On Friday, we took a college trip to an outdoor activity centre. I generally avoid discussing work on this blog, but I'll make an exception to say that I was delighted to be in charge of 8 absolutely fantastic students, and thrilled to get the chance to take a shot at archery - turning out to be rather better than I'd hoped to be. The above photo shows the remnants of a balloon which had been covering the gold part of the target until I burst it with a wonderfully aimed/incredibly lucky arrow. (Delete according to how generous you're feeling!)
Come Saturday morning, I headed into London, and bumped into Liz de Jager, author of the upcoming The Blackhart Legacy, and Sarah (esssjay on Twitter). Having nearly met Liz a few months ago at the Strange Chemistry event but being too shy to introduce myself at the time, I actually managed to say hello this time and it was brilliant to be able to discuss YA in person with a couple of people. After that, I headed to the Real Food Festival on the South Bank to treat myself to a gorgeous beefburger from Woodwards Farm - surely the nicest in London, for just £4.50 - then to Sadler's Wells. At the Wells, I saw the aforementioned performance of Sleeping Beauty. This was the first full-length ballet I've seen and to be honest, for the first ten minutes or so of the prologue. I wasn't sure I was going to enjoy it. Things picked up for me with the fairies dancing - I was thrilled to see Karla Doorbar again after loving her as the Flea on Wednesday night, and she didn't disappoint, being wonderfully expressive. (I wish her solo had been longer, though!) The other standout of the six fairies for me was Maureya Lebowitz as The Fairy of Temperament, who was brilliant, especially her pirouettes. (I'm not 100% sure they were pirouettes, but I posted an earlier version of this on BalletCoForum earlier and no-one's asked me what on earth I'm talking about, so I'll hope I've got the right term there!)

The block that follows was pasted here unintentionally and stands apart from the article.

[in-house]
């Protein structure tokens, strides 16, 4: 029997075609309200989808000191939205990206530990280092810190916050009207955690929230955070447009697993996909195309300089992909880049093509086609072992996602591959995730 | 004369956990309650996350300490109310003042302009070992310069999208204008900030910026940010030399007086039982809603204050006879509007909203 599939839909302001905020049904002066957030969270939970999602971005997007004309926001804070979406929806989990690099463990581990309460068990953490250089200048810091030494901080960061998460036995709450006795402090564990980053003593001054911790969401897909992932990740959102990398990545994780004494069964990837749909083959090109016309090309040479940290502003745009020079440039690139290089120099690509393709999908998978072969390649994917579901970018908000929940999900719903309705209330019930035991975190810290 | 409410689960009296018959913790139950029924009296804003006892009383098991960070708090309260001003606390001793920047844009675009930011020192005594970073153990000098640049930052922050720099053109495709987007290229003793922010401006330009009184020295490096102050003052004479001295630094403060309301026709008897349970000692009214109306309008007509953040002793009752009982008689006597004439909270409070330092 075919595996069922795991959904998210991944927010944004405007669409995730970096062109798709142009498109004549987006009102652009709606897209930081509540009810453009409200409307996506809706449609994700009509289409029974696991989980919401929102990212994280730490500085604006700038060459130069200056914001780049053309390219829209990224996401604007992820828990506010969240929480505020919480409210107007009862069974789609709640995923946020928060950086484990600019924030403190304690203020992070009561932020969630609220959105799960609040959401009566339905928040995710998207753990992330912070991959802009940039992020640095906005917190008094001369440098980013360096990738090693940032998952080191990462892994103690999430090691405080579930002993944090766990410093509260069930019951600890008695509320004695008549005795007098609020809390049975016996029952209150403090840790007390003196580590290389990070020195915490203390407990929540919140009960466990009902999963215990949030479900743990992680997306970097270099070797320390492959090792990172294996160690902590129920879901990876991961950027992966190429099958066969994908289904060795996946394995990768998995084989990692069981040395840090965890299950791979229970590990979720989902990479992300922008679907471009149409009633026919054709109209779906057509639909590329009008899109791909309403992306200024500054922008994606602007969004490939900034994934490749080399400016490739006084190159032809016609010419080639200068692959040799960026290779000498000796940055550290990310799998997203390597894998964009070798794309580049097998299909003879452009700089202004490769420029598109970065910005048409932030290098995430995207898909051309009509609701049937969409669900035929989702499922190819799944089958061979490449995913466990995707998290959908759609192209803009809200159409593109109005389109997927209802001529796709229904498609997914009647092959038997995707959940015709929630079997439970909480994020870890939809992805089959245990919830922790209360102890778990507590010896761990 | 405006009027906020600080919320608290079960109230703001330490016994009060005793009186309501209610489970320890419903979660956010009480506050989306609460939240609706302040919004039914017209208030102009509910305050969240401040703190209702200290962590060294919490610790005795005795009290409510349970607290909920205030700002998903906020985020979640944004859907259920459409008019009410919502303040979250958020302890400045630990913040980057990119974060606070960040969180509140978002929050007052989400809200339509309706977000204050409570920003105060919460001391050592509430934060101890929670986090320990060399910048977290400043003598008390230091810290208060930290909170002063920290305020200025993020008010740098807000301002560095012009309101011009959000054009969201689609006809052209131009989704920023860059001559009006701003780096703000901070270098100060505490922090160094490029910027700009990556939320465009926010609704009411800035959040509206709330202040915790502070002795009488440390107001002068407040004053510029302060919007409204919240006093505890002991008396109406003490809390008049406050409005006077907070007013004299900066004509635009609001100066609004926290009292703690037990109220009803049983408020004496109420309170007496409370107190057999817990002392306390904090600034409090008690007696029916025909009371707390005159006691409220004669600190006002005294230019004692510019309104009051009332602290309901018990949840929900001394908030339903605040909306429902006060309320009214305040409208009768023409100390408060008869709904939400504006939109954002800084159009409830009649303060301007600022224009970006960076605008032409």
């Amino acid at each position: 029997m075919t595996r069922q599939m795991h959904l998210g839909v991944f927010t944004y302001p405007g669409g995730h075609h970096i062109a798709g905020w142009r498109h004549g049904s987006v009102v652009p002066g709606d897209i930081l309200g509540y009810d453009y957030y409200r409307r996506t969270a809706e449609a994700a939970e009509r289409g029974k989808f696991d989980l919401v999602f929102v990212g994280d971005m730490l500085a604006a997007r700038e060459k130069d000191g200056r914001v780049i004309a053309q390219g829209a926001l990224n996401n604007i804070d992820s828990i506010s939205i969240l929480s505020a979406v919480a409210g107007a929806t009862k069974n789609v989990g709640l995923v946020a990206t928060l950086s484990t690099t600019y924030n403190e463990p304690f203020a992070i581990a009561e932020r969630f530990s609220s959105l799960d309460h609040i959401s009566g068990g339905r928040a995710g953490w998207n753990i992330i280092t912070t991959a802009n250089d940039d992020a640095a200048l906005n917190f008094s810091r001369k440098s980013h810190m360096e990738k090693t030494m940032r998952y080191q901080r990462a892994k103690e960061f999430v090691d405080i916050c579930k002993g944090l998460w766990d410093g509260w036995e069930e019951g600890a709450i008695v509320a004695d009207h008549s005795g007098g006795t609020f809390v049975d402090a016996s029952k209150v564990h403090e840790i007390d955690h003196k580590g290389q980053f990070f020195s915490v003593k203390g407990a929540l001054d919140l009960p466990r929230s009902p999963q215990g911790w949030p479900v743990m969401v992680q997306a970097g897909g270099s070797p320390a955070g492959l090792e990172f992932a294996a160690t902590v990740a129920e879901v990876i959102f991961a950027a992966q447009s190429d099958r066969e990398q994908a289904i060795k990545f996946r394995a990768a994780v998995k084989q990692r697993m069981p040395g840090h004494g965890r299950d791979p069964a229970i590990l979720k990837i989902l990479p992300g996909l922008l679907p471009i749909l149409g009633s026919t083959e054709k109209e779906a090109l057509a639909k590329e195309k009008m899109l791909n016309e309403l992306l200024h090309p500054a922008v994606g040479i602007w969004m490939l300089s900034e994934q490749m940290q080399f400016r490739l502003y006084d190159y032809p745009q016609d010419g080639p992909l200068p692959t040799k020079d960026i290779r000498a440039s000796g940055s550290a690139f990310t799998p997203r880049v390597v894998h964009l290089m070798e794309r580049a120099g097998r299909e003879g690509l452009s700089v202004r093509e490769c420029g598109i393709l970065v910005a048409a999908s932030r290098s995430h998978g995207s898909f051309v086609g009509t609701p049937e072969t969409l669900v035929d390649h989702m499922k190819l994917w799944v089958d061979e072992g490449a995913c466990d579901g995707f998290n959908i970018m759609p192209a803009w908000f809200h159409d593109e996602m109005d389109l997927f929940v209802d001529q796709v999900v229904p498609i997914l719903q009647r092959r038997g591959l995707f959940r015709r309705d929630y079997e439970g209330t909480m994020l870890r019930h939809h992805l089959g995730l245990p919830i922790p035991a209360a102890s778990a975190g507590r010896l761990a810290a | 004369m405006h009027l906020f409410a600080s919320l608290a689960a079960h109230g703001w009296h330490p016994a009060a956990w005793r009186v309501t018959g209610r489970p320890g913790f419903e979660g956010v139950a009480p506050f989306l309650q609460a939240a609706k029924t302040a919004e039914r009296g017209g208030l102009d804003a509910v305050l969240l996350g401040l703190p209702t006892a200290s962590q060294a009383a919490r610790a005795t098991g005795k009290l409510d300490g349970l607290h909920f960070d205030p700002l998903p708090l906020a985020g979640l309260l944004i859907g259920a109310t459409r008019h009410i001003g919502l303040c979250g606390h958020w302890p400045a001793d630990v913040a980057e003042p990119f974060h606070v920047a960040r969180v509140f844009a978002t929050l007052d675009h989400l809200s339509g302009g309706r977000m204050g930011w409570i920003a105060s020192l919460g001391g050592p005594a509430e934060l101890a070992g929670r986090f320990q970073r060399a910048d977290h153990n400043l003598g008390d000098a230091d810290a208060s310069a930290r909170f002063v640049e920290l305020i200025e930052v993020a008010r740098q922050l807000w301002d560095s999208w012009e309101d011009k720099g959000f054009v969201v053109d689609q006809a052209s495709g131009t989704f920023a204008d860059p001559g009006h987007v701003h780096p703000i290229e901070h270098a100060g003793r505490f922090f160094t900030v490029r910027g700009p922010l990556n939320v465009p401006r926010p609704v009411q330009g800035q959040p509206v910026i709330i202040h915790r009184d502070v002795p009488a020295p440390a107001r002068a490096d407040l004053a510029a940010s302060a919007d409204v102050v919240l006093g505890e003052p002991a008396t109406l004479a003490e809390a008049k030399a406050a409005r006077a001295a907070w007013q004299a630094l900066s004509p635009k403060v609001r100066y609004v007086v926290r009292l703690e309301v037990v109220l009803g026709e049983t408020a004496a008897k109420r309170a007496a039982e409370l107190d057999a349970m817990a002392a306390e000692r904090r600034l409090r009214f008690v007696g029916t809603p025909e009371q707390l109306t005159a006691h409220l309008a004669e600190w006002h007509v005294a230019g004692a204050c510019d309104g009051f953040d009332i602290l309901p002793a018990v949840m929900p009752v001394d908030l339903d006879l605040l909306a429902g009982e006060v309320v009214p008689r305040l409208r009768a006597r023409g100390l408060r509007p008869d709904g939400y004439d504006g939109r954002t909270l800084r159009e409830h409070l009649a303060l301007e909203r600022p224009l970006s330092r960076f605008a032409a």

Things really picked up, though, with the entrance of the wonderfully malevolent Marion Tait as Carabosse. The lighting was great, and Tait and her 6 attendants were superb - really projecting an aura of evil.
I also enjoyed the charming garland dance in act I, and thought that Elisha Willis was a captivating Aurora, grabbing the audience's attention from her first steps. I loved her Rose Adagio, the wonderful conclusion to her first solo, and thought her final solo of the act - going from childish delight at her 'new toy' the spindle, to pricking her finger, starting to recover, and eventually collapsing - was stunning.
Act II was perhaps less to my tastes - I found Jamie Bond hard to connect to at this point (although he grew on me, and I really enjoyed his grand pas de deux with Willis near the end of the ballet), but act III had some wonderful dancing. Having said that, I thought it was on the long side - but the pas de quatre was beautiful (especially as it gave me another chance to see the brilliant Karla Doorbar, while Miki Mizutani, Lachlan Monaghan and Lewis Turner were all really good in it as well), and Laura-Jane Gibson and Valentin Olovyannikov as Red Riding Hood and the Wolf were my favourite of the pas de deux. (Apart, of course, from Elisha and Jamie to close.)
Overall I definitely enjoyed it and will be going to see more classical ballet in the future - Birmingham Royal Ballet are certainly a company I'd love to see again.
First blog post for some time, and there's a fair chance this will get super-rambly. I basically have a LOT of thoughts about reviews, c...
Jackpot is about a teenage girl, Rico, who lives just above the poverty line and works as a gas store clerk to help her mother earn enoug...
So, that blogging comeback was all going so well, and then... (If my hair wasn't a complete mess having not been cut for months, this...